Waterfront Residents Chagrined By Report

August 18, 1991|By John A. Morris | John A. Morris,Staff writer

A Weems Creek task force report disappointed waterfront residents last week who had hoped the state would come forward with a comprehensive plan to restore the Annapolis waterway.

Gov. William Donald Schaefer created the task force last year to assess the damage caused bythe State Highway Administration during the Route 50 expansion and to recommend improvements.

However, the report released Wednesday focused predominantly on preventing further degradation of the Severn River tributary.

"We found in looking back at previous water quality information and reports on Weems Creek that it's very difficult to make a connection between the creek's problems and the State Highway Administration," said David A. C. Carroll, the governor's Chesapeake Bay coordinator.

"It's a culmination of 30 to 40 years of the watershed going through fairly radical change, from a quiet, tree-buffered watershed to a fairly developed area."

He said the task force is recommending the countyand Annapolis continue to improve their storm-water management policies. These include tighter regulations for new development and the retroactive installation of storm-water controls in older neighborhoods.

In conjunction with the new road construction, Carroll said SHA has installed storm-water controls to serve about 20 percent of the 1,200-acre watershed. If the recommendations are followed, as much as 50 to 60 percent of the region will be served, he said.

Weems and other creeks have suffered from urban storm runoff, which carries silt and pollutants from yards and streets into the water, Carroll said.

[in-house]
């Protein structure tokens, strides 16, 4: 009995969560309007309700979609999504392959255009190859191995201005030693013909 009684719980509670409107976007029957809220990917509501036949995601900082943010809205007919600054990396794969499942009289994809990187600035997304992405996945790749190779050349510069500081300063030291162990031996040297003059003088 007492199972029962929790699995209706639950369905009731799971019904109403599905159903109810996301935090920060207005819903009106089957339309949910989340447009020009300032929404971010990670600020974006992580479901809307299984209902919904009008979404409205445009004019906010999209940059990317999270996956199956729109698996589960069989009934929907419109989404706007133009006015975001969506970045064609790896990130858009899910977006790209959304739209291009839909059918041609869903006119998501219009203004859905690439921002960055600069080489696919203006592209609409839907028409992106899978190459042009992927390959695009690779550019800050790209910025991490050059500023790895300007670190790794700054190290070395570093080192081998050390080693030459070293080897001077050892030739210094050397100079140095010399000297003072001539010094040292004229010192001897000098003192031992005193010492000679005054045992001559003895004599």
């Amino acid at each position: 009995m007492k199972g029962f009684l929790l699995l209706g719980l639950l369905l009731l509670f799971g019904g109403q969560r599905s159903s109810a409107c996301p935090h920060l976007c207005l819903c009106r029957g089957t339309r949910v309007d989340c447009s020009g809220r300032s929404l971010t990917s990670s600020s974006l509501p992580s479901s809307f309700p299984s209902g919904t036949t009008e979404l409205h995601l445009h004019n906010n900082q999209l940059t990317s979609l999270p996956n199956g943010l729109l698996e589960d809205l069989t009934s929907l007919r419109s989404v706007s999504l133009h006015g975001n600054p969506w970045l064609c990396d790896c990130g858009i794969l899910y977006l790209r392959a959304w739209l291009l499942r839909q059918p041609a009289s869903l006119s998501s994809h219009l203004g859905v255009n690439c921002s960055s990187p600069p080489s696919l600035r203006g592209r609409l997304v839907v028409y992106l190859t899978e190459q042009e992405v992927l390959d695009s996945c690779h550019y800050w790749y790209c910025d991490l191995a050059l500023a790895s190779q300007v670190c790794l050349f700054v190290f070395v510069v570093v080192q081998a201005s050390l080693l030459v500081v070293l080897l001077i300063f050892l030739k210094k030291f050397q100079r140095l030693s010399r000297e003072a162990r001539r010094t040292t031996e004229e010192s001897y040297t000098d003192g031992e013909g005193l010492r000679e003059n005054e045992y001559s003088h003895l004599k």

In much of the corridor that feeds Weems, development has proceeded with inadequate or no storm water controls, he said.

Retrofitting storm-water controls, particularly in the Admiral Heights neighborhood, will cost between $250,000 and $500,000, Carroll said. The costwould be split between the state and regional governments.

SHA also will create 1 to 2 acres of wetlands and plant marsh grasses alongthe creek to filter pollutants that reach its banks, Carroll said.

"I don't think they addressed the concerns of the residents at all," said Elizabeth McWethy, president of the Weems Creek Conservancy. "Mr. Carroll says there is no 'smoking gun,' but a lot of it has come in during their (SHA) construction. We feel it did have a significantimpact."

McWethy said residents want the state to consider a "modest" dredging program to reopen boating channels in the creek's headwaters and more extensive tree planting to buffer the creek from the highway.

The Weems Creek Conservancy and other environmental groupsreached an out-of-court settlement with SHA last summer over erosioninto the stream.

SHA officials promised to keep three road projects from further polluting Weems and also announced a statewide plan to protect other streams from road construction.

"We're not daunted," McWethy said about last week's report. "We'll push ahead to see ifwe can get (the cleanup) done some other way."

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